It would ultimately be for Parliament to decide whether this change is needed. However, Royal Mail must still modernise and become more efficient, to keep pace with customers’ changing needs.”
– Lindsey Fussell, Networks and Communications Group Director, Ofcom

The reality is that moving to a five day a week Royal Mail letter deliveries is almost certainly going to happen, the only real question is when?

“Royal Mail is proud to deliver the ‘one price goes anywhere’ Universal Service which is so valued by customers across the UK. Our unique responsibility began in 1840 when the world’s first adhesive postage stamp, the Penny Black, was used as payment to create a uniform postage service. Times may have changed a lot, but the Universal Service remains vitally important. With changing user needs, which have been accelerated as a result of the pandemic, there is a clear need to move with the times.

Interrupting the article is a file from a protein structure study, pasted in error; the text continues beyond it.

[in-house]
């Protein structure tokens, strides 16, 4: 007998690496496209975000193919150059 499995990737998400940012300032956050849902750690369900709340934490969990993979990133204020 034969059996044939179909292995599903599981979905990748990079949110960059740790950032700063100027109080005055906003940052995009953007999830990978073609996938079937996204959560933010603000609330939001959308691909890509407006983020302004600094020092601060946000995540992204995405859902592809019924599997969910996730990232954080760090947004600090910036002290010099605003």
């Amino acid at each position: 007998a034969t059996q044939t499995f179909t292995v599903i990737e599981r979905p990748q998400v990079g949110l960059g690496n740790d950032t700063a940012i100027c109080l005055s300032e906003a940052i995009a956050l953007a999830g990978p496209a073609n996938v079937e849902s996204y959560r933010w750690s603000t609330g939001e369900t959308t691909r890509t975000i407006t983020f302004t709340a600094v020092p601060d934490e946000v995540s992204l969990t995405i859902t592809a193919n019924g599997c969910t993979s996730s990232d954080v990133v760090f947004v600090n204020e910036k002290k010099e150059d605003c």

To stay relevant and sustainable, the Universal Service must adapt to life in the 21st Century. Ofcom’s User Needs Review has shown that reducing letter deliveries to five days a week would still meet the needs of nearly all people and businesses. In the last six months alone, letter volumes have fallen by around a third. The reduction in letter volumes has had a significant impact on the finances of the Universal Service which lost £180 million in the first half of the year. This, along with our own comprehensive customer research, demonstrates the need to rebalance the Universal Service in line with growing consumer demand for parcels, and lower usage of letters.